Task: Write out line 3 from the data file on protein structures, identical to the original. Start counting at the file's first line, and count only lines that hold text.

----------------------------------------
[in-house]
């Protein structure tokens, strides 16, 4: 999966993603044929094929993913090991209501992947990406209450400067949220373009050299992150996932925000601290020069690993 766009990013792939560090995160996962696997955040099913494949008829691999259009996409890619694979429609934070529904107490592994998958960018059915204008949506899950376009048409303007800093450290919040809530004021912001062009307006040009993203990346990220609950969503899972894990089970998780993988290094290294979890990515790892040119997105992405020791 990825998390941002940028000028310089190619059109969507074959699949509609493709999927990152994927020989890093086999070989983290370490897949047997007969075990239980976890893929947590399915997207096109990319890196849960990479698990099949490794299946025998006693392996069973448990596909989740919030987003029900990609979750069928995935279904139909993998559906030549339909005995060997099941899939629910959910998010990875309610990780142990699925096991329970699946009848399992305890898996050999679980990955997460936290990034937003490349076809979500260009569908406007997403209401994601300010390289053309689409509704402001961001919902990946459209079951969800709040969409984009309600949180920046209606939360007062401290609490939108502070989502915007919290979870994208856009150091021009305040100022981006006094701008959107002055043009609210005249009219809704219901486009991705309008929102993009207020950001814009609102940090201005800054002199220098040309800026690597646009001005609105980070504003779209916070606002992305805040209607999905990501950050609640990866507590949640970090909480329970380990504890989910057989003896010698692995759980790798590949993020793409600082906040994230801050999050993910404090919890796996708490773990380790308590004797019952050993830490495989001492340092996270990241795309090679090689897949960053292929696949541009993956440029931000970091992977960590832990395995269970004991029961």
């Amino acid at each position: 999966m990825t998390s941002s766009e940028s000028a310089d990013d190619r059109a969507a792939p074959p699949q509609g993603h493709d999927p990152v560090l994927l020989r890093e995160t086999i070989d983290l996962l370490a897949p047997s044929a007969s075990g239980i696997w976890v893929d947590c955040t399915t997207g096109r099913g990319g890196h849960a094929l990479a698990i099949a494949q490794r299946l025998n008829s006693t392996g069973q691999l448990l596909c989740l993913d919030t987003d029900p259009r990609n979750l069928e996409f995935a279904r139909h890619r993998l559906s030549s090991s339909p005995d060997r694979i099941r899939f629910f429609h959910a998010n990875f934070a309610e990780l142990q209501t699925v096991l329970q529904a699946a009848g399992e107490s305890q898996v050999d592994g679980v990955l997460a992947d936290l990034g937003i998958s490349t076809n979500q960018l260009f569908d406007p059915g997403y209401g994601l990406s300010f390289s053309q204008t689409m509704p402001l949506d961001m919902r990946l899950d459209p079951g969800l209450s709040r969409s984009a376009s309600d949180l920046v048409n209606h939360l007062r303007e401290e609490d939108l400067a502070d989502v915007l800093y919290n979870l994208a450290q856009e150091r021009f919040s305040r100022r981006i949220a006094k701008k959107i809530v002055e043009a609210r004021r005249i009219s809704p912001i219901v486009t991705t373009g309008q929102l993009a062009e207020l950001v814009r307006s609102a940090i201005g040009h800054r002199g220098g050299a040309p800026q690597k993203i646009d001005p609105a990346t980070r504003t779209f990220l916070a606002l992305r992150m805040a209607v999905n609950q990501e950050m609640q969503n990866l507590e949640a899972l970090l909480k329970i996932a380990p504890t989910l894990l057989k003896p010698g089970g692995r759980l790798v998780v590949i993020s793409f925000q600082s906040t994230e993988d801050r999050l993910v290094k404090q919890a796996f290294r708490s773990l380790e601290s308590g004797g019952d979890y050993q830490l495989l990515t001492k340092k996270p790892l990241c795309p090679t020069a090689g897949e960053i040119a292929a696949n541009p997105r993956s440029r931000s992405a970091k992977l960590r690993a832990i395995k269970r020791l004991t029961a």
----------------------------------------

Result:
């Amino acid at each position: 999966m990825t998390s941002s766009e940028s000028a310089d990013d190619r059109a969507a792939p074959p699949q509609g993603h493709d999927p990152v560090l994927l020989r890093e995160t086999i070989d983290l996962l370490a897949p047997s044929a007969s075990g239980i696997w976890v893929d947590c955040t399915t997207g096109r099913g990319g890196h849960a094929l990479a698990i099949a494949q490794r299946l025998n008829s006693t392996g069973q691999l448990l596909c989740l993913d919030t987003d029900p259009r990609n979750l069928e996409f995935a279904r139909h890619r993998l559906s030549s090991s339909p005995d060997r694979i099941r899939f629910f429609h959910a998010n990875f934070a309610e990780l142990q209501t699925v096991l329970q529904a699946a009848g399992e107490s305890q898996v050999d592994g679980v990955l997460a992947d936290l990034g937003i998958s490349t076809n979500q960018l260009f569908d406007p059915g997403y209401g994601l990406s300010f390289s053309q204008t689409m509704p402001l949506d961001m919902r990946l899950d459209p079951g969800l209450s709040r969409s984009a376009s309600d949180l920046v048409n209606h939360l007062r303007e401290e609490d939108l400067a502070d989502v915007l800093y919290n979870l994208a450290q856009e150091r021009f919040s305040r100022r981006i949220a006094k701008k959107i809530v002055e043009a609210r004021r005249i009219s809704p912001i219901v486009t991705t373009g309008q929102l993009a062009e207020l950001v814009r307006s609102a940090i201005g040009h800054r002199g220098g050299a040309p800026q690597k993203i646009d001005p609105a990346t980070r504003t779209f990220l916070a606002l992305r992150m805040a209607v999905n609950q990501e950050m609640q969503n990866l507590e949640a899972l970090l909480k329970i996932a380990p504890t989910l894990l057989k003896p010698g089970g692995r759980l790798v998780v590949i993020s793409f925000q600082s906040t994230e993988d801050r999050l993910v290094k404090q919890a796996f290294r708490s773990l380790e601290s308590g004797g019952d979890y050993q830490l495989l990515t001492k340092k996270p790892l990241c795309p090679t020069a090689g897949e960053i040119a292929a696949n541009p997105r993956s440029r931000s992405a970091k992977l960590r690993a832990i395995k269970r020791l004991t029961a």